The day after California officials revealed that the number of deaths related to coronavirus in the state had passed 7,000, Gov.Gavin Newsom said Monday that there have been 8,358 new cases reported in the state over the past 24 hours. The 14-day trend showed only a slightly lower number.
As a result, he announced he is requiring all counties to close their restaurants, movie theaters, family entertainment centers, wineries, zoos and bars for indoor service.
“We’re continuing to see hospitalizations rise and we continue to see an increase in the rate of positivity in the state,” the governor said.
As a result, “We are moving back into a ‘modification mode’ of our original stay-at-home order,” said Newsom. “This is a new statewide action, effective today.”
Additionally, L.A. and 31 other counties on the state’s monitoring list must close fitness centers, places of worship, nail and hair salons and indoor malls. Other L.A.-local counties impacted include Santa Barbara, Ventura, San Diego, Orange and virtually every other county in Southern California.
Hospitalizations in the state over the past 14 days are up 28 percent; ICU admissions have risen 20 percent. Both of those counts are down in comparison to where they were two weeks ago, from 50 percent and 39 percent, respectively.
The test positivity rate, according to state figures, has risen to about 7.7 percent over the last seven days. That’s up substantially.
What the orders did not include was an end date. Newsom did not provide a time frame for the businesses to be shut down.
“We’re staring to see in some rural parts of the state an increase in ICU use,” said the governor. Seeing it in multiple counties had state authorities worried about constraint in resource-sharing as it relates to surging in some counties.
And it wasn’t just rural counties. On Friday, Los Angeles County public health officials reported that, outside of surge beds that could be converted, the county of 10 million had just 113 ICU beds remaining.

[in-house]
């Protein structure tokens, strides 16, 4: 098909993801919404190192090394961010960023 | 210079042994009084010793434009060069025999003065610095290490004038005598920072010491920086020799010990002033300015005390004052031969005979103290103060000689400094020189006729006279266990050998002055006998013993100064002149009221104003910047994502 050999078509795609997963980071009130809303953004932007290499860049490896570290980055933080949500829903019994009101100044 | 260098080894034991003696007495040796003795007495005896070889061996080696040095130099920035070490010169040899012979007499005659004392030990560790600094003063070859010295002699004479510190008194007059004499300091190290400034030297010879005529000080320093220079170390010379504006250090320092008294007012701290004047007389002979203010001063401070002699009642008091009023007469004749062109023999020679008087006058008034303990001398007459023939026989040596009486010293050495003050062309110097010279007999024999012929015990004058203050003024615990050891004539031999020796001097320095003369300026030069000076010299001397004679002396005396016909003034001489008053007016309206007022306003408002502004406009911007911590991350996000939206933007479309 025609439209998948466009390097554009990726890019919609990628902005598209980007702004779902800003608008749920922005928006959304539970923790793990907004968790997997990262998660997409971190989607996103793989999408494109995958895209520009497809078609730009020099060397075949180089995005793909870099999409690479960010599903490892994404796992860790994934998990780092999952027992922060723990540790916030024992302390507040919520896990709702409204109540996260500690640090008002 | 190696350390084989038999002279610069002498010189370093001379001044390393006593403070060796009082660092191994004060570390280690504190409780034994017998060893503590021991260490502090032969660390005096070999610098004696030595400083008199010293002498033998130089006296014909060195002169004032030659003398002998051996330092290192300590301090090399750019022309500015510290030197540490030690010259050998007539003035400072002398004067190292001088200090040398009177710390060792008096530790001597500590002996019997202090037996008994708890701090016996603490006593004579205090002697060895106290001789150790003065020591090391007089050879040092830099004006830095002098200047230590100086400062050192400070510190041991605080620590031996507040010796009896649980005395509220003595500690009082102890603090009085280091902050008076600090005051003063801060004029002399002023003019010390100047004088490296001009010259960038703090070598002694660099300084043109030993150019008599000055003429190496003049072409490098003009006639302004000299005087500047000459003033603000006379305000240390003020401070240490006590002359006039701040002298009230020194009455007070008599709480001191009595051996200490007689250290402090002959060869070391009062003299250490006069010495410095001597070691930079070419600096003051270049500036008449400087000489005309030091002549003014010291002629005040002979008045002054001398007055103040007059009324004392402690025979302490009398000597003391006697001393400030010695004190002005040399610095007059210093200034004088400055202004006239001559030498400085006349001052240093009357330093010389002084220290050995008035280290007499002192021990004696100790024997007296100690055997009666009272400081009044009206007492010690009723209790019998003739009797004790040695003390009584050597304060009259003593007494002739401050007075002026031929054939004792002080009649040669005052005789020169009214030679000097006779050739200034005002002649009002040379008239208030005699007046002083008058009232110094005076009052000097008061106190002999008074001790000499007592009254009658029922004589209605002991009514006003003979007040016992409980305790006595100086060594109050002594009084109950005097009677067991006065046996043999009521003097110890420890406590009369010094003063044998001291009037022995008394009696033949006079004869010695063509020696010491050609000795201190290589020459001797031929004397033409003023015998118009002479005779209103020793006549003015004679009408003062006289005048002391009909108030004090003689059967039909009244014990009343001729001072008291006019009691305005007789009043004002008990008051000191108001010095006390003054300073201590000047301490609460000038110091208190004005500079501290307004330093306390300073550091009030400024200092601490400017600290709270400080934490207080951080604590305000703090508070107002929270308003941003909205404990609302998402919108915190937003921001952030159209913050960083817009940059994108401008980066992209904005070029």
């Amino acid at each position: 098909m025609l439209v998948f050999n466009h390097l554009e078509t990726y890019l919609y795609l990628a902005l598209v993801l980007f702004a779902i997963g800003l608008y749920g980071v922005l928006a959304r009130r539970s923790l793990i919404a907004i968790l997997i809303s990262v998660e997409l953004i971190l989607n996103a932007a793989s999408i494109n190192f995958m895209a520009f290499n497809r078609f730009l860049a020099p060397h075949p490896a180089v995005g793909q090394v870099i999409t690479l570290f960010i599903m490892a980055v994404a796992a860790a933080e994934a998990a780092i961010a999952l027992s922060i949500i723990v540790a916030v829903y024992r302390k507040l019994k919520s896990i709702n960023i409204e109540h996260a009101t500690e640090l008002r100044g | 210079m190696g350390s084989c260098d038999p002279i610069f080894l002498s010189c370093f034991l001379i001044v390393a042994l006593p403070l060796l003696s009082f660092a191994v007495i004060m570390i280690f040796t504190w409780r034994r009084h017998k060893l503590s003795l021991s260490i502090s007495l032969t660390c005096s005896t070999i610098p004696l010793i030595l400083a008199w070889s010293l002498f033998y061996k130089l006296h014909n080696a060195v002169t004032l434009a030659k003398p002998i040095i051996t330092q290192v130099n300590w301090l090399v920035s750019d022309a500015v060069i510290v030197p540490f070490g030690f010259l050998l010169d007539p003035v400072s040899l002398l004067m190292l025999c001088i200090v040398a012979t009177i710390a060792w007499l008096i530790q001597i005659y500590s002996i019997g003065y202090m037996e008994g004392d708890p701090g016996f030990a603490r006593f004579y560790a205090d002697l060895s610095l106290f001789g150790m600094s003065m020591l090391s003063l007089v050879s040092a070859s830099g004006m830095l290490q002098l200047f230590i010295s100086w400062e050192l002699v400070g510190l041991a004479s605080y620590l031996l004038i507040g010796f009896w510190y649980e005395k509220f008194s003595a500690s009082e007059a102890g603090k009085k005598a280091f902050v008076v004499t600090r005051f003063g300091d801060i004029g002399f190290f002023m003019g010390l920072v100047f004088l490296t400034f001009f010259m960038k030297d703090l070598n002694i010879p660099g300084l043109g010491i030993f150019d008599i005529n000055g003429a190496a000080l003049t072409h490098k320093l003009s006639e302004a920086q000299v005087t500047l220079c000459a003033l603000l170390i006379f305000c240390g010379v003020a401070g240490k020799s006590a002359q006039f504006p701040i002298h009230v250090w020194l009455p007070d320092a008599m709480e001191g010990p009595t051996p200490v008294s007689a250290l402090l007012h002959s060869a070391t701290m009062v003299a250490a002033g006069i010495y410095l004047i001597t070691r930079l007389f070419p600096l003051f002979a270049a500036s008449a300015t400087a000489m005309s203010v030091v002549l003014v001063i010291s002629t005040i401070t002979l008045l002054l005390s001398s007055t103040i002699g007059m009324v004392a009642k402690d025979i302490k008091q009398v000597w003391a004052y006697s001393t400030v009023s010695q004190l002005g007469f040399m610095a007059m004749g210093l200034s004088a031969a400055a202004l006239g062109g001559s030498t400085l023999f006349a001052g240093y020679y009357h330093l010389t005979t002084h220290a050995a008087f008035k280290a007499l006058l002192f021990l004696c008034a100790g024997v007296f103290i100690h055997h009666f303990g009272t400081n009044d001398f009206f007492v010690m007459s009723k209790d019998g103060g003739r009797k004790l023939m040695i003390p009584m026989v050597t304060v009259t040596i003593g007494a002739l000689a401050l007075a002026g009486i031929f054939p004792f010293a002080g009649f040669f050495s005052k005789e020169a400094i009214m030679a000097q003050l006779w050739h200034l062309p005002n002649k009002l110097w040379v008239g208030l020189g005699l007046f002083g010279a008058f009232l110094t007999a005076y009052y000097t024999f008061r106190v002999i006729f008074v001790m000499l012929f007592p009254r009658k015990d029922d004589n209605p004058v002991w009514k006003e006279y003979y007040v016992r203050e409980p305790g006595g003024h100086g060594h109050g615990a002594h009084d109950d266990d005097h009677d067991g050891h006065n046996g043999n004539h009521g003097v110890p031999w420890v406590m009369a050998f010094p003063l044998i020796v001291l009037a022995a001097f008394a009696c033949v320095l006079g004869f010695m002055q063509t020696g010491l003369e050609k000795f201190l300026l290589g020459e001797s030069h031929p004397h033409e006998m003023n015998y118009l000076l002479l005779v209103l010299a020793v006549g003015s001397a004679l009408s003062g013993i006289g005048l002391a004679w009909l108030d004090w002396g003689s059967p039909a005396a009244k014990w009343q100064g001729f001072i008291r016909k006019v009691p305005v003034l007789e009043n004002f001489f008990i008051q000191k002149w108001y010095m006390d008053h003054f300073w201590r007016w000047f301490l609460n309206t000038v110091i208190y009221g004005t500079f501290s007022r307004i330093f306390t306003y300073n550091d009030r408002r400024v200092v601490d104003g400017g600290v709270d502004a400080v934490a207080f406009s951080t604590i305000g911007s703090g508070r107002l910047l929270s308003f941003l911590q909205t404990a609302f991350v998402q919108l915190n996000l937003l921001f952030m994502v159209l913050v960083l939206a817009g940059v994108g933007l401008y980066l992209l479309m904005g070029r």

What’s more, while testing had kept up with demand over the past few weeks, “We’re starting to see delays, once again, in test results,” said Newsom. That does not bode well for the “data-driven” decision-making process that Newsom and Los Angeles Mayor Eric Garcetti have espoused.
When asked if the closure order included protests Newsom said, “We have a framework around protests,” indicating that the new restrictions would prohibit indoor, but not outdoor gatherings of that type.
Watch Newsom’s press conference below.
The superintendent of L.A. schools also announced on Monday that none of the students in his district would have in-person instruction to begin the year.
Newsom on Thursday had announced a record number of daily deaths in the state from COVID-19, with 149 lives lost over the past 24 hours. That’s up about 23 percent from the previous high of 115 deaths. That grim mark was reported on April 22, during the previous peak of the virus in California. The total number of lives lost in the state due to coronavirus is now 6,711.
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